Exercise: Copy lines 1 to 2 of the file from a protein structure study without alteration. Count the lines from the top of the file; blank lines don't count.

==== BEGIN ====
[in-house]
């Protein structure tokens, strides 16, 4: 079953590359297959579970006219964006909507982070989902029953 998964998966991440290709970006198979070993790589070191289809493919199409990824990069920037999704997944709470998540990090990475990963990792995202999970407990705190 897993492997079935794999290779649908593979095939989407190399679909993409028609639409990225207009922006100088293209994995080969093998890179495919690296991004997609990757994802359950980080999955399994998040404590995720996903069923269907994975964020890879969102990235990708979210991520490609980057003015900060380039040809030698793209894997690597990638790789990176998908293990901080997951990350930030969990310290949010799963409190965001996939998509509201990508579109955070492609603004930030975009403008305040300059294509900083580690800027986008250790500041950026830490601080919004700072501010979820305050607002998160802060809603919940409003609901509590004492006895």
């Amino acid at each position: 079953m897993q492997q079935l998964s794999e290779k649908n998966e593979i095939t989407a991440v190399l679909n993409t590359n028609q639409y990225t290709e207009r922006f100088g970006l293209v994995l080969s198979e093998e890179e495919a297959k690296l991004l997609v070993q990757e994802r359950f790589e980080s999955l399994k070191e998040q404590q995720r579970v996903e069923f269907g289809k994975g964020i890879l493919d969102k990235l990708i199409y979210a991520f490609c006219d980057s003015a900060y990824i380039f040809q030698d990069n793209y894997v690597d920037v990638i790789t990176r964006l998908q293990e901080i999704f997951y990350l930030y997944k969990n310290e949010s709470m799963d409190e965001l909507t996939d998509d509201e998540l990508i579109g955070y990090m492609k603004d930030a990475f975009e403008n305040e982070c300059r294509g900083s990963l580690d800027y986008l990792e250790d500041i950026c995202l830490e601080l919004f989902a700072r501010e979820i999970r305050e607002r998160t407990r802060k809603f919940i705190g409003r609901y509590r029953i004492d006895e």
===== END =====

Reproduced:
[in-house]
């Protein structure tokens, strides 16, 4: 079953590359297959579970006219964006909507982070989902029953 998964998966991440290709970006198979070993790589070191289809493919199409990824990069920037999704997944709470998540990090990475990963990792995202999970407990705190 897993492997079935794999290779649908593979095939989407190399679909993409028609639409990225207009922006100088293209994995080969093998890179495919690296991004997609990757994802359950980080999955399994998040404590995720996903069923269907994975964020890879969102990235990708979210991520490609980057003015900060380039040809030698793209894997690597990638790789990176998908293990901080997951990350930030969990310290949010799963409190965001996939998509509201990508579109955070492609603004930030975009403008305040300059294509900083580690800027986008250790500041950026830490601080919004700072501010979820305050607002998160802060809603919940409003609901509590004492006895």